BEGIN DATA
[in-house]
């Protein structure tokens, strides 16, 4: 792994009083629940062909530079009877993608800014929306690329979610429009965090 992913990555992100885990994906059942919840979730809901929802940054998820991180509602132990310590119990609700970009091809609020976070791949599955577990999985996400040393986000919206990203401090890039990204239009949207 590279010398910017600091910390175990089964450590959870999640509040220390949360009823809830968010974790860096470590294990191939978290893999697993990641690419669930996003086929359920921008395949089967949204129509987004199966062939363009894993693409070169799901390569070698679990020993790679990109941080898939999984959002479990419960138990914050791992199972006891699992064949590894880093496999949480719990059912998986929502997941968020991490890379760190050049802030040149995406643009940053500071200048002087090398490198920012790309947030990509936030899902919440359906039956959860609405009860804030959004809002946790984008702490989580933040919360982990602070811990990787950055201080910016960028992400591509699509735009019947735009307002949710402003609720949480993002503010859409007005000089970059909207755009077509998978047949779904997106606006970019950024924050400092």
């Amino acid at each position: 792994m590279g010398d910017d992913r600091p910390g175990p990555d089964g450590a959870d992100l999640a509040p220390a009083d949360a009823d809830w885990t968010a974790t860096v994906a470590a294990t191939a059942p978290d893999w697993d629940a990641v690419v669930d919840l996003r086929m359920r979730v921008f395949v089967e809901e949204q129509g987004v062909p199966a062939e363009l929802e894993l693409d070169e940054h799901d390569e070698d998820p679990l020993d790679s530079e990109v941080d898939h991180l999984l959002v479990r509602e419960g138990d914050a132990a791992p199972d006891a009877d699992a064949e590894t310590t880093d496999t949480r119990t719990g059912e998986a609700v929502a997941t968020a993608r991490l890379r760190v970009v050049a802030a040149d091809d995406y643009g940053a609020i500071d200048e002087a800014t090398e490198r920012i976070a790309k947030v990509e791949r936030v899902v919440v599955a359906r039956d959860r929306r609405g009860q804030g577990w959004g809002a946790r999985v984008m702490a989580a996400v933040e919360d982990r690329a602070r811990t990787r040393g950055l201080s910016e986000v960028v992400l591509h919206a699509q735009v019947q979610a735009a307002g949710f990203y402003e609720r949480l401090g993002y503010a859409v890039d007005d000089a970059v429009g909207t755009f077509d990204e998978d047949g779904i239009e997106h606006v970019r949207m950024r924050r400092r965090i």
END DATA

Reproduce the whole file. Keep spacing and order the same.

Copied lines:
[in-house]
């Protein structure tokens, strides 16, 4: 792994009083629940062909530079009877993608800014929306690329979610429009965090 992913990555992100885990994906059942919840979730809901929802940054998820991180509602132990310590119990609700970009091809609020976070791949599955577990999985996400040393986000919206990203401090890039990204239009949207 590279010398910017600091910390175990089964450590959870999640509040220390949360009823809830968010974790860096470590294990191939978290893999697993990641690419669930996003086929359920921008395949089967949204129509987004199966062939363009894993693409070169799901390569070698679990020993790679990109941080898939999984959002479990419960138990914050791992199972006891699992064949590894880093496999949480719990059912998986929502997941968020991490890379760190050049802030040149995406643009940053500071200048002087090398490198920012790309947030990509936030899902919440359906039956959860609405009860804030959004809002946790984008702490989580933040919360982990602070811990990787950055201080910016960028992400591509699509735009019947735009307002949710402003609720949480993002503010859409007005000089970059909207755009077509998978047949779904997106606006970019950024924050400092």
């Amino acid at each position: 792994m590279g010398d910017d992913r600091p910390g175990p990555d089964g450590a959870d992100l999640a509040p220390a009083d949360a009823d809830w885990t968010a974790t860096v994906a470590a294990t191939a059942p978290d893999w697993d629940a990641v690419v669930d919840l996003r086929m359920r979730v921008f395949v089967e809901e949204q129509g987004v062909p199966a062939e363009l929802e894993l693409d070169e940054h799901d390569e070698d998820p679990l020993d790679s530079e990109v941080d898939h991180l999984l959002v479990r509602e419960g138990d914050a132990a791992p199972d006891a009877d699992a064949e590894t310590t880093d496999t949480r119990t719990g059912e998986a609700v929502a997941t968020a993608r991490l890379r760190v970009v050049a802030a040149d091809d995406y643009g940053a609020i500071d200048e002087a800014t090398e490198r920012i976070a790309k947030v990509e791949r936030v899902v919440v599955a359906r039956d959860r929306r609405g009860q804030g577990w959004g809002a946790r999985v984008m702490a989580a996400v933040e919360d982990r690329a602070r811990t990787r040393g950055l201080s910016e986000v960028v992400l591509h919206a699509q735009v019947q979610a735009a307002g949710f990203y402003e609720r949480l401090g993002y503010a859409v890039d007005d000089a970059v429009g909207t755009f077509d990204e998978d047949g779904i239009e997106h606006v970019r949207m950024r924050r400092r965090i």